ON MARCH 21, 2005, A 16-YEAR-OLD NAMED Jeffrey Weise, armed with three firearms, entered his former high school on a Native American reservation in Red Lake, Minnesota, and shot over a dozen people, killing 7 and wounding 5 others.

“It ended up being, at that point, the deadliest school shooting since Columbine,” says photographer Andres Gonzalez. “It had stayed out of the media, and our collective memory, for a few apparent reasons. I found that the Tribal Council in Red Lake asked the media to leave the reservation soon after the shooting. The community then turned inward, to heal internally. I also discovered that President George W. Bush had waited five days to acknowledge the tragedy publicly, and then only as part of his weekly radio address — there was no televised press conference.”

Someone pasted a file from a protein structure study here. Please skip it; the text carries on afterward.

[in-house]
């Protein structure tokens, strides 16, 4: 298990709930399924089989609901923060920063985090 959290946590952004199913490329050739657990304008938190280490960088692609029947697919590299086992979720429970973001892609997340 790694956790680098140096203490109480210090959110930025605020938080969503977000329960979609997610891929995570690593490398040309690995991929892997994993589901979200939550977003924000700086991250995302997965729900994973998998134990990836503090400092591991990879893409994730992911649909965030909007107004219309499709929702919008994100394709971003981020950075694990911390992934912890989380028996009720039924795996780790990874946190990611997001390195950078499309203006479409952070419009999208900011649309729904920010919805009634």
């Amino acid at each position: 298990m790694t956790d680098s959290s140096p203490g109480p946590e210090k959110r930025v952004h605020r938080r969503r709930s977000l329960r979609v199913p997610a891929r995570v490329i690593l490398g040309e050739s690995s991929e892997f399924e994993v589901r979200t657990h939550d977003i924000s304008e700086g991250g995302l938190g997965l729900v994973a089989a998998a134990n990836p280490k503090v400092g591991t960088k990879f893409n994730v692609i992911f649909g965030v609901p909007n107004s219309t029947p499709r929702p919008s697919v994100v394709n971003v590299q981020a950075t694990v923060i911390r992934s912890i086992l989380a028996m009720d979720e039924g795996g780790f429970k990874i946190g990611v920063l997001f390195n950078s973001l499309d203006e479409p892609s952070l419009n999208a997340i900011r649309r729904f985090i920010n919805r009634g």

Earlier this year, Gonzalez traveled to Red Lake in order to learn more about the shooting, its aftermath, and understand how this community attempted to heal. During his time in the area, he photographed and interviewed survivors of the shooting about their memories of that day, and the days, weeks, and months that followed. He also collected images and assets from various sources: FBI files on the shooting, condolence cards, and yearbook photos.

The following story is a collection of these images interspersed with comments from five individuals in the Red Lake community. Anchoring the essay are the remarks eventually made by President Bush during a radio address on March 26, 2005, one day before Easter.